Wednesday, February 03, 2016

On the Road: Hyundai Sonata Hybrid Limited

This is the new Hyundai Sonata Hybrid Limited and there is one thing that is amazing about it. And that is that this is the new Hyundai Sonata Hybrid Limited.

Now, I admit I am a sucker for a shapely body, but this is borderline erotic. And the fact that it comes from a car company whose boxy little sedans all looked as though they were designed by men who only possessed a ruler, well that’s nothing short of amazing.

There is a resemblance you might have noticed to the stylish Volkswagen CC sedan which is itself a fairly blatant ripoff of the gorgeous Mercedes Benz E-Class sedan. But frankly, who cares? If you are going to steal, you steal from a bank, not a grocery store.

Our Limited edition Sonata has an interior suitable to wear a Lexus or Infiniti label. Under the hood of the regular Sonata, you will find a surprise. There is no 6-cylinder engine choice. There is a 2.4-liter four cylinder lump that cranks out 185-horsepower, a 1.6-liter Eco model and a 2.4-liter turbo.

But the hybrid has a 2.0-liter four cylinder mill pushing 154 ponies, augmented by a 54 horsepower electric motor in a parallel arrangement. Together, they provide decent if not eye-popping performance. And the in and out of the electric motor, the shutdown at a red light and all the other on and off cycles of the gas/electric duo are perfectly seamless.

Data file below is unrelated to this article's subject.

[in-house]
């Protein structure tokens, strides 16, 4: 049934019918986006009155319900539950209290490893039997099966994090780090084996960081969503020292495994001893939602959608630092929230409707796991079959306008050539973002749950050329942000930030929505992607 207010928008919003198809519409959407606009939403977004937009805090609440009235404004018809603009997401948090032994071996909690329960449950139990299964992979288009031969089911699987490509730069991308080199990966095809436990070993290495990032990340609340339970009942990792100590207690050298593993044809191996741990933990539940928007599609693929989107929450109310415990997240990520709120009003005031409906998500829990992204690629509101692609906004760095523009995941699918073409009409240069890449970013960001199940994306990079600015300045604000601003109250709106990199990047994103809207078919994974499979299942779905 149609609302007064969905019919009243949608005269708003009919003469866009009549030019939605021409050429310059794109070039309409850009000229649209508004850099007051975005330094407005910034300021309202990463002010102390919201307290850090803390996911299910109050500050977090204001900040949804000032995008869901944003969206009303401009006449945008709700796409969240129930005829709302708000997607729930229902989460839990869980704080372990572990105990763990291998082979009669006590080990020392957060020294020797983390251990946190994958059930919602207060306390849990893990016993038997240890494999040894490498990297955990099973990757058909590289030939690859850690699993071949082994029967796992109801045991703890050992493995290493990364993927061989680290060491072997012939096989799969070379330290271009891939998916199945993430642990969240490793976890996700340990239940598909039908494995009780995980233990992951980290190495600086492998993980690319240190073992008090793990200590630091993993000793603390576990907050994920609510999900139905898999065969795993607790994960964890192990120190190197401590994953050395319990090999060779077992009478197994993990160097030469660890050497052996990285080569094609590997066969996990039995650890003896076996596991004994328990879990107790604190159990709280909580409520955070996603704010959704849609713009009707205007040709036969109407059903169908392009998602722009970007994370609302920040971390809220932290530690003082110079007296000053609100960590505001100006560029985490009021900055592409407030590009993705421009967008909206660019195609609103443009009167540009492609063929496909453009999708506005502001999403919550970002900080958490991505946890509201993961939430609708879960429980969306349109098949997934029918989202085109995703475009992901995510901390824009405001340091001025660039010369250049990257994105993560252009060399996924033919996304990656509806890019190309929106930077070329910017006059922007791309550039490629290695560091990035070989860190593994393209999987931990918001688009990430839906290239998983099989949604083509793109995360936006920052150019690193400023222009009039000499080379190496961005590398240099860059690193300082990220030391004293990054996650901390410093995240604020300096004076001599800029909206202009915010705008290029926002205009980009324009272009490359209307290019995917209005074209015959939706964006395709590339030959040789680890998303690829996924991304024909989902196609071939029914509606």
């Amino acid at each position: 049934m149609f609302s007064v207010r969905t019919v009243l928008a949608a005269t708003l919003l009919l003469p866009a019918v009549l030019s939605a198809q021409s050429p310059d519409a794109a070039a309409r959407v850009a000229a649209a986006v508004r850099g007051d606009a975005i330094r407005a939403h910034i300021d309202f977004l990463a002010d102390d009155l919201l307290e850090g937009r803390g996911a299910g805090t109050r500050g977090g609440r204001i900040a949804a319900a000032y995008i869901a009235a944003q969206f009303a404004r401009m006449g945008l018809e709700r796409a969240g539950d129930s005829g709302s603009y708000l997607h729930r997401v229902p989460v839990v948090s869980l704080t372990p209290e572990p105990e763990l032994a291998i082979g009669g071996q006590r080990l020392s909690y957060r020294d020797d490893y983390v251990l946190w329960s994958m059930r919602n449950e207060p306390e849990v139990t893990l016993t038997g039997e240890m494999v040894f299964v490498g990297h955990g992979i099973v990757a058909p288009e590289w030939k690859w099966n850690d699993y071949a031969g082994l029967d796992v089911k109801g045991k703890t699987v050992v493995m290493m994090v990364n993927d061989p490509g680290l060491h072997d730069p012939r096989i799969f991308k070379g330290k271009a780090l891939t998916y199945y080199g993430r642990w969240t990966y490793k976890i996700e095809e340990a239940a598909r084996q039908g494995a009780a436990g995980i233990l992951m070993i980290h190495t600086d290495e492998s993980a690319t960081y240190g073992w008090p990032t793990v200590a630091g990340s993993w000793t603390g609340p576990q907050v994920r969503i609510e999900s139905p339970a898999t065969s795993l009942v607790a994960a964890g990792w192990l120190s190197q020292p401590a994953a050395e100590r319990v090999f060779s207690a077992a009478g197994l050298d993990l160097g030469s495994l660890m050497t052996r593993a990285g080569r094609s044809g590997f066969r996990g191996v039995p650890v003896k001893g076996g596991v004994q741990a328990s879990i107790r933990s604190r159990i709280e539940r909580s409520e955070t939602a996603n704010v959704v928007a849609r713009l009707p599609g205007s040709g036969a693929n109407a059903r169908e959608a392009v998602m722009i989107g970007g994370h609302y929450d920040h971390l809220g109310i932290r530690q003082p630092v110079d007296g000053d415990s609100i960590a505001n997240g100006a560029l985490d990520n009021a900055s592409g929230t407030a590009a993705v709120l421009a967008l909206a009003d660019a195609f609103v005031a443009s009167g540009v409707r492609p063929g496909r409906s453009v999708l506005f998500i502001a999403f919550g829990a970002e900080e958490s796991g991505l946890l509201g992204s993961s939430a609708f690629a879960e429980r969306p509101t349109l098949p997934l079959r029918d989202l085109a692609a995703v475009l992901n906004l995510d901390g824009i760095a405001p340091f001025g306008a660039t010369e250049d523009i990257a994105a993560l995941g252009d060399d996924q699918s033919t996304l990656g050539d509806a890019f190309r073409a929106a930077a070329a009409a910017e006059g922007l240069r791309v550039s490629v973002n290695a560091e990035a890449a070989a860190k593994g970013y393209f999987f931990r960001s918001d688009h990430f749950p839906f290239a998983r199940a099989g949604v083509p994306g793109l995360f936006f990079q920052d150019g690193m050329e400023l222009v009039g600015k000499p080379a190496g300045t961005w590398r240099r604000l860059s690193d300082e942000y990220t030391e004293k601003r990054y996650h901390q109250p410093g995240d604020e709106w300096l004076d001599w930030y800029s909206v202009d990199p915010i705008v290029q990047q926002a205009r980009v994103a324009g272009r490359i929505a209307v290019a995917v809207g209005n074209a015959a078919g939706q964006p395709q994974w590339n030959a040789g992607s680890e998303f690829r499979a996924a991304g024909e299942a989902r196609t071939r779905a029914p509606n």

The reward for this is 39 miles per gallon in the city, 43 on the highway. But, as much sense as this makes in an era of high fuel prices, we aren’t in that era right now. Gasoline is averaging well below $2 a gallon now, and gas wars have driven it below $1 in a couple of places. So the lovely Sonata Hybrid, along with Volts and Prius’s are gathering dust on dealer’s lots while we gorge ourselves on Suburbans and Expeditions.

Ah, but he who does not heed the mistakes of history is doomed to repeat them. Gasoline will go back up again, and all the fracking in the world won’t make any more oil. We’ll just recover more of it.

And as if to double down on that prediction, Hyundai also offers a plug in version of the Sonata Hybrid as well.

On the road, you only feel a slight rumble from the engine and suspension at higher speeds, while the rest of the time, it is a snubbed down, nice handling package.

The Hyundai Sonata Hybrid has champagne looks, but even my beer budget can afford it. And by beer, I don’t mean something moderately acceptable like Budweiser but really dreadful stuff like Natural Light. In short, our loaded Sonata Hybrid Limited with a sunroof and navigation system and all the luxury goodies came to $36,000.

Hyundai is moving uptown with the Sonata, and leaving behind the cheap, econobox image. So who fills that gap in the future? Wait, do I hear Chinese music in the distance?


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